Odd behavior in kids can take many forms and have many causes. In some cases, the behavior is just indicative of a stage the child is going through and will resolve itself in time. However, strange behavior can sometimes be a sign of a bigger problem, so it's important for parents to know what to look out for, as well as where to turn for help if you suspect an underlying problem.
Obsessive or Compulsive Behavior
Some children become preoccupied with obsessive thoughts, including fear of harm coming to someone they love or with certain ideas. Kids might also show compulsive behavior, such as constant hand washing or needing to turn light switches on and off constantly. These behaviors can occur independently or in conjunction with each other. According to KidsHealth, a combination of behavior modification and medications might be used to treat this behavior.
While all kids will act stubborn sometimes, particularly during the toddler years, sometimes the behavior becomes particularly extreme and hard to deal with. In some cases, this can be causes by oppositional defiant disorder, according to the Mayo Clinic. Symptoms of oppositional disorder include excessive temper tantrums, trying to annoy others, inability to make friends, and a refusal to comply with adult requests and rules. If you suspect that this might be the cause of your child's behavior, talk to her pediatrician or a counselor for further help. Individual and family therapy can be helpful treatments for this problem.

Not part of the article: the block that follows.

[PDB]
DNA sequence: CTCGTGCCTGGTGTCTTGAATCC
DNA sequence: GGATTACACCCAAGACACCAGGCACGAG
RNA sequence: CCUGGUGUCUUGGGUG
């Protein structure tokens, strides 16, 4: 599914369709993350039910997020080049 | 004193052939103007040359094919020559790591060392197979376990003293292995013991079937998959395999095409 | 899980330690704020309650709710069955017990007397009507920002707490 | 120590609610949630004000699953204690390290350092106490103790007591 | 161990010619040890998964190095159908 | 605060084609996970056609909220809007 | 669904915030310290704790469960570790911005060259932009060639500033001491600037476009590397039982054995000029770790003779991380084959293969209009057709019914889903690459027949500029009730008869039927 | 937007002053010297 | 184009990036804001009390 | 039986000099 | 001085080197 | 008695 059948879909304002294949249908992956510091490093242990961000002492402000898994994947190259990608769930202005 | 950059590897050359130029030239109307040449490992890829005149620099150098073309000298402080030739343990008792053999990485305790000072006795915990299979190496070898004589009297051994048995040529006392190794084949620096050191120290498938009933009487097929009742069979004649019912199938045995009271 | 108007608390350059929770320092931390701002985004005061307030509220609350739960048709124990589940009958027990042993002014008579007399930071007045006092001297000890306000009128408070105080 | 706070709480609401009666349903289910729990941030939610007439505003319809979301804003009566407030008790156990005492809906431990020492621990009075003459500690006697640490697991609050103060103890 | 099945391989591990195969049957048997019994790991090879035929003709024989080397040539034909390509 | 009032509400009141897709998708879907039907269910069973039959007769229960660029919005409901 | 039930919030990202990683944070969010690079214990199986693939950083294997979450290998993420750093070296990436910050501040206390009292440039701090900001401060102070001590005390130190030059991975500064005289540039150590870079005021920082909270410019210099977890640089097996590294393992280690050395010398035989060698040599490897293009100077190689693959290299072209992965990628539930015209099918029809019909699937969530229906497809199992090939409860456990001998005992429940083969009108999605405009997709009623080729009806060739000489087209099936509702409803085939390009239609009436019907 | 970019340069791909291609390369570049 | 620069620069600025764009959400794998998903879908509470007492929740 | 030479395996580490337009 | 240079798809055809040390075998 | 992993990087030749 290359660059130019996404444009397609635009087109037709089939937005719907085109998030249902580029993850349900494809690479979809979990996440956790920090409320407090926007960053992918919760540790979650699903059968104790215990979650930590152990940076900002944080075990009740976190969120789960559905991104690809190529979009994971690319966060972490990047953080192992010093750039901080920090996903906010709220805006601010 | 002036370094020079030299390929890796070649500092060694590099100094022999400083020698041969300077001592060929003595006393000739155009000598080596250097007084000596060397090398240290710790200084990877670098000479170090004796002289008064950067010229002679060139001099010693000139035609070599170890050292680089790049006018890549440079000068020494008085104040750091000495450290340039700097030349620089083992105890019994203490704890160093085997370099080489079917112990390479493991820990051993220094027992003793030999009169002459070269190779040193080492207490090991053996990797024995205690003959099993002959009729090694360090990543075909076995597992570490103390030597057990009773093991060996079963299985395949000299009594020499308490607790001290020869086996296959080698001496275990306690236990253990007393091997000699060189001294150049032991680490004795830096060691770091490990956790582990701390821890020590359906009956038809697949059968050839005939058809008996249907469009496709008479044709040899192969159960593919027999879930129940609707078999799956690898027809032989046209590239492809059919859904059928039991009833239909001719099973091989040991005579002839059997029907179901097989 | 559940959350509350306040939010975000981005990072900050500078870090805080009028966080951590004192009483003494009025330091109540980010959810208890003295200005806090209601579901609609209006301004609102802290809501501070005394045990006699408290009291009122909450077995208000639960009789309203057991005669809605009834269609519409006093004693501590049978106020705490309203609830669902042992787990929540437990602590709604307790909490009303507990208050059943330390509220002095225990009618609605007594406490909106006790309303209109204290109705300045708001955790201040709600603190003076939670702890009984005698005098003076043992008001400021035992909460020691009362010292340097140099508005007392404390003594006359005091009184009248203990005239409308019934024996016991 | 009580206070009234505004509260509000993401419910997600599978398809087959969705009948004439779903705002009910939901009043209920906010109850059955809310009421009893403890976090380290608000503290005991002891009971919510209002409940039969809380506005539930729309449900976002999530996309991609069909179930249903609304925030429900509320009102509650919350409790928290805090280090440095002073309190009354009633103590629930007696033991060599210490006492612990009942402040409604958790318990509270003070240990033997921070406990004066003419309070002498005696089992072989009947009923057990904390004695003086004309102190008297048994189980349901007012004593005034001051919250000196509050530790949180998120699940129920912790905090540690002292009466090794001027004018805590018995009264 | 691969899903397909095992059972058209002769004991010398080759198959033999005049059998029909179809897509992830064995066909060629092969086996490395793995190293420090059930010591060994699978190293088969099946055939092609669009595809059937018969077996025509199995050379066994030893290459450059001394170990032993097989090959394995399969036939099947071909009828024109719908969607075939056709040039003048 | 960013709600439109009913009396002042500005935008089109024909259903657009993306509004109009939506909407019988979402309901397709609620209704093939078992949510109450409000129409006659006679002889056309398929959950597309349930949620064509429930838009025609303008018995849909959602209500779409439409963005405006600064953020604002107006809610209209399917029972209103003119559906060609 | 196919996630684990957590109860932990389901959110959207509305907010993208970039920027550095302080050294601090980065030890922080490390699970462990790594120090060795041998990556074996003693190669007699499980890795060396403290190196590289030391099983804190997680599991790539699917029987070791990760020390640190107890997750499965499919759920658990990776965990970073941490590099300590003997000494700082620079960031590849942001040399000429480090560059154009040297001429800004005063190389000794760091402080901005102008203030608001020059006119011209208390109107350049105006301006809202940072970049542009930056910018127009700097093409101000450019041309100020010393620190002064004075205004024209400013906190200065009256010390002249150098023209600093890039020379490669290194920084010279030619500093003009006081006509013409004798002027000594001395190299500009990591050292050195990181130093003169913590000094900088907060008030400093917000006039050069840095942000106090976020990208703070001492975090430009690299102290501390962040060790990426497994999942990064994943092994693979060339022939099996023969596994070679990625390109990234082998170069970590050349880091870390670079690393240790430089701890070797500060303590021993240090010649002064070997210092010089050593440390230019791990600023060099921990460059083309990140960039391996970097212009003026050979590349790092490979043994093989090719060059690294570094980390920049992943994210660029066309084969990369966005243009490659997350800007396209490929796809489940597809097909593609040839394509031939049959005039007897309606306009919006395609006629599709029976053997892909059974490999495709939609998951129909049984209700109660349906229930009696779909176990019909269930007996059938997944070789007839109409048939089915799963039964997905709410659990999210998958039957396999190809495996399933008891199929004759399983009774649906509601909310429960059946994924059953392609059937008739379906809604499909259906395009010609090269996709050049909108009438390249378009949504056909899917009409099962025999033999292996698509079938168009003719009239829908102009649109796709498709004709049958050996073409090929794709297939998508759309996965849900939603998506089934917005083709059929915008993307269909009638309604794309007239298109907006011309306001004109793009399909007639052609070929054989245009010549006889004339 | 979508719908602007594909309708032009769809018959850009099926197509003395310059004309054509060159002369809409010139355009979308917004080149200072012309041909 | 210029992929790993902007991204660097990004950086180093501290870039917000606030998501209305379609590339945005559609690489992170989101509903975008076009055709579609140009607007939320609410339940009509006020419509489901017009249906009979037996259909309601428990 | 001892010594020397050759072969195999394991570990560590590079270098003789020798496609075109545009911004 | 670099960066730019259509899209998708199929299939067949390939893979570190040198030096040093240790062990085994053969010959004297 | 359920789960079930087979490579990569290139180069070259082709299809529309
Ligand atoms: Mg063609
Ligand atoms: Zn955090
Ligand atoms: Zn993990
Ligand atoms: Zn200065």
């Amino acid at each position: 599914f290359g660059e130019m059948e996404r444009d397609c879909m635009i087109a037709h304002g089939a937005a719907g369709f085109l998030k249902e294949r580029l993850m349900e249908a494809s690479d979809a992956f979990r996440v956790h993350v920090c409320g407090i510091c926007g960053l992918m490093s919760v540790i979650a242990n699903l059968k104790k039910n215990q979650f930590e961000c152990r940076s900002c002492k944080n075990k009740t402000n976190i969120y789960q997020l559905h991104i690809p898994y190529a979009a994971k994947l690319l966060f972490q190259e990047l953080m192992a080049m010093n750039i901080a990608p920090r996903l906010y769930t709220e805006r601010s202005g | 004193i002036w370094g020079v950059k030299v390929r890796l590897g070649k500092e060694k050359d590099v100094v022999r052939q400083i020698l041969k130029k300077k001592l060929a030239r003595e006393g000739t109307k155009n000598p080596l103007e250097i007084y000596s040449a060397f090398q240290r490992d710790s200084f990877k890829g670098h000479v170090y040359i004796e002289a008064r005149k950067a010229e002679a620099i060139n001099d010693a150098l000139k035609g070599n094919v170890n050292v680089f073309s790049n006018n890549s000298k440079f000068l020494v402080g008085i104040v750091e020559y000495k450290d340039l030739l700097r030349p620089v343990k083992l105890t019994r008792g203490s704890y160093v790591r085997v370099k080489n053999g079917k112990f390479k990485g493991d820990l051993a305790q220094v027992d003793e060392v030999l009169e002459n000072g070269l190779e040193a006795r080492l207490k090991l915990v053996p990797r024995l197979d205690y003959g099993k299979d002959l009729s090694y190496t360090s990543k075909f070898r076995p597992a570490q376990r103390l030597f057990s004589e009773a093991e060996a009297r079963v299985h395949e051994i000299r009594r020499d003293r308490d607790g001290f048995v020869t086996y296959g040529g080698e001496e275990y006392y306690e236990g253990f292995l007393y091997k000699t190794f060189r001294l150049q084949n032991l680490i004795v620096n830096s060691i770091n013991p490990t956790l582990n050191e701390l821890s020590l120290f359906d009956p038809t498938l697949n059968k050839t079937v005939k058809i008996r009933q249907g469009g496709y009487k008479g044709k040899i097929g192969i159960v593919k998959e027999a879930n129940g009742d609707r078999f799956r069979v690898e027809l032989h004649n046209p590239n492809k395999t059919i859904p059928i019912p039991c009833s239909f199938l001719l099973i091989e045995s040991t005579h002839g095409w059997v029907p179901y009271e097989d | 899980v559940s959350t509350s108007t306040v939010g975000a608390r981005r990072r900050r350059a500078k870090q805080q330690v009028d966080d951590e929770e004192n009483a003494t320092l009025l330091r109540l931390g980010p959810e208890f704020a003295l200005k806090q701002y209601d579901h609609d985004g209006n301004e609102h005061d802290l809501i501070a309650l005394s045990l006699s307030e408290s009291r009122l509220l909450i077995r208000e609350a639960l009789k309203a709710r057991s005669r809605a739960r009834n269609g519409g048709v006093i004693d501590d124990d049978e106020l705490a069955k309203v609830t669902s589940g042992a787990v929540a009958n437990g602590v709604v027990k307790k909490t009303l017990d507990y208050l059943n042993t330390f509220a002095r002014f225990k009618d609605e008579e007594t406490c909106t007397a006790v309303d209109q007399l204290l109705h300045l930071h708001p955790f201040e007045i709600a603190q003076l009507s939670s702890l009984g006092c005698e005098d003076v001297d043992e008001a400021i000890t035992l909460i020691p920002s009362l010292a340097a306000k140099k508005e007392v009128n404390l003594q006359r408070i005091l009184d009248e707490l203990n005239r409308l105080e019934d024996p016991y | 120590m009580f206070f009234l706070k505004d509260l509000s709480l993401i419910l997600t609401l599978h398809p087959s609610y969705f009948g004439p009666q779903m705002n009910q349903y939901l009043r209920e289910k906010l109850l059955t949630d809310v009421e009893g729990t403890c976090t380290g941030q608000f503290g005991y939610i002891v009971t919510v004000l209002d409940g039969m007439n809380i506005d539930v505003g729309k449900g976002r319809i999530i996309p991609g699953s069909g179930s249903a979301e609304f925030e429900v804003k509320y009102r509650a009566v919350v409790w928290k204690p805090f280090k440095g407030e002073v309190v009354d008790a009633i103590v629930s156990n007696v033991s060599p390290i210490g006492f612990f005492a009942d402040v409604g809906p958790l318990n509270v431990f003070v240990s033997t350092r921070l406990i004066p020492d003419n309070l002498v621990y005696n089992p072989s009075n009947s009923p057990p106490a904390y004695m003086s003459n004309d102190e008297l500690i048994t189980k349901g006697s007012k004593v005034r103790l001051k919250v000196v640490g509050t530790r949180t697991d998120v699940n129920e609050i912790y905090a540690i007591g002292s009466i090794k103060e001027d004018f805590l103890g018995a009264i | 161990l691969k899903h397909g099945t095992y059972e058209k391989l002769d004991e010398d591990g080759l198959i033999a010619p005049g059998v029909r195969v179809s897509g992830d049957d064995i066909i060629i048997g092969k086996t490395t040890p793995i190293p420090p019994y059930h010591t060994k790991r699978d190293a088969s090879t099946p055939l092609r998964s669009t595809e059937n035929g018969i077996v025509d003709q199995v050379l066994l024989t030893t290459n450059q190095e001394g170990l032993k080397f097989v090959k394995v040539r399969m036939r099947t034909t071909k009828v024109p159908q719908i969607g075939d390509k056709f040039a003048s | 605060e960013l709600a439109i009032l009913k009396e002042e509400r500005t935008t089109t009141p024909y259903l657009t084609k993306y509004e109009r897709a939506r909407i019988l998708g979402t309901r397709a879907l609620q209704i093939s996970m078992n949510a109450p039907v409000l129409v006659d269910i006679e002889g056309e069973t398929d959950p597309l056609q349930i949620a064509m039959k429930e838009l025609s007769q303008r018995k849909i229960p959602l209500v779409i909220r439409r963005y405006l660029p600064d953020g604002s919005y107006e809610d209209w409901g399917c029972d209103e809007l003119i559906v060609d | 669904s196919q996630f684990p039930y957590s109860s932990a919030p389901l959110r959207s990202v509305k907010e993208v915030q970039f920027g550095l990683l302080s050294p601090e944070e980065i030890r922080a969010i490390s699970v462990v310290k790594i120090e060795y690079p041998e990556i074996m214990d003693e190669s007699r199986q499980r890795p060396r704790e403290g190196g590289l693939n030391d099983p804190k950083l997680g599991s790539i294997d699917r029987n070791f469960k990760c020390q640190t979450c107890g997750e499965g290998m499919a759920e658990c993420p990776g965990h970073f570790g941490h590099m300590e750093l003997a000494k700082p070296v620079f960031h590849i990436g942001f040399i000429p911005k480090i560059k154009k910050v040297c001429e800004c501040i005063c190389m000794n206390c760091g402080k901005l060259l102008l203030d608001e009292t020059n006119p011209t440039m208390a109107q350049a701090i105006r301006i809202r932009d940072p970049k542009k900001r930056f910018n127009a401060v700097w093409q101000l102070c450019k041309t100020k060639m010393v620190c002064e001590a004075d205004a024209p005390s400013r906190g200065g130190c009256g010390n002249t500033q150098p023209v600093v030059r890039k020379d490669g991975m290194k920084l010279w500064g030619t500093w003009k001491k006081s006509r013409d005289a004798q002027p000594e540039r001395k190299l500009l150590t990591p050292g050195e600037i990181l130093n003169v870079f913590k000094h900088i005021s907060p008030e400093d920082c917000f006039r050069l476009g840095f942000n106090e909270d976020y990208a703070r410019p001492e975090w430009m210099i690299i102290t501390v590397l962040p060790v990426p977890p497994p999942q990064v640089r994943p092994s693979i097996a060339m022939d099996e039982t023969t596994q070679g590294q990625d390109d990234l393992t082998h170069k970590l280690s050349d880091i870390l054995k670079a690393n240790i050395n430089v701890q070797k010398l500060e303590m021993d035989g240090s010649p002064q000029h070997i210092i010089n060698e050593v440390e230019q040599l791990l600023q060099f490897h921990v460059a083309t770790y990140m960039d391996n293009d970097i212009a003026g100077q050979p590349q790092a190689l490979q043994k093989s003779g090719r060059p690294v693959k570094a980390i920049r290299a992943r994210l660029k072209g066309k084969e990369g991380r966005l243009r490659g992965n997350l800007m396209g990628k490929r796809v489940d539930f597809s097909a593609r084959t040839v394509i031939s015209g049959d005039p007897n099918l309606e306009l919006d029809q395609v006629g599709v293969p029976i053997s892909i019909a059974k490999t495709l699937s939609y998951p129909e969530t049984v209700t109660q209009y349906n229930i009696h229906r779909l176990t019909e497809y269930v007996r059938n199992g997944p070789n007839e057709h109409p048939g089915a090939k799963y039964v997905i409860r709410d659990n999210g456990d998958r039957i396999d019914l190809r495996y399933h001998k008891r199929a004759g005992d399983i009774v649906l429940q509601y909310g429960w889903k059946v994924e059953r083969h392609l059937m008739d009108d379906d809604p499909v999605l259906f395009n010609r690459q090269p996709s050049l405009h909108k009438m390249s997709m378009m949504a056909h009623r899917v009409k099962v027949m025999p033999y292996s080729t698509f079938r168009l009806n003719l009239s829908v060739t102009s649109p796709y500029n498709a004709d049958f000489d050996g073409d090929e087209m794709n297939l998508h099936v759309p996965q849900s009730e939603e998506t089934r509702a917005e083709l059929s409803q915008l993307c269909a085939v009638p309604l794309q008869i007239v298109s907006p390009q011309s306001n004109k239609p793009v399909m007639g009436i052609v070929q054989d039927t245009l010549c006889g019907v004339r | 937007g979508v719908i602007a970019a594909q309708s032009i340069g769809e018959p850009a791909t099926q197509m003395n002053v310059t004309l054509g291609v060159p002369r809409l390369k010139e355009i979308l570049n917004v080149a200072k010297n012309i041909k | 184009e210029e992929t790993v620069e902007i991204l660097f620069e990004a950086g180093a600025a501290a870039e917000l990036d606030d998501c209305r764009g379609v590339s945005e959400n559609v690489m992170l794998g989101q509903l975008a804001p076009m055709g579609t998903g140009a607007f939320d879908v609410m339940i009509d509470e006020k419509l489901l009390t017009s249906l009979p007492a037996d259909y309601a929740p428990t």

If your child seems unable to sit still, concentrate, or finish tasks, it can be a sign of attention-deficit/hyperactivity disorder. This disorder can affect 5 percent to 8 percent of kids that are school age, according to the National Resource Center on ADHD. If your child has excessive trouble concentrating, ignores rules or can't wind down easily, this can be caused by ADHD. Treatment for this can range from counseling, medication, or special support at school.
Difficulties Attaching to Others
Some children show strange behavior in the way they form bonds with parents or other caregivers. Kids with reactive attachment disorder might be withdrawn, may not like to be cuddled or touched, or might be hyper-vigilant and unable to relax even with loved ones, according to Pediatric Care Online. Speak to your child's pediatrician as soon as possible if you notice this behavior in your young child.
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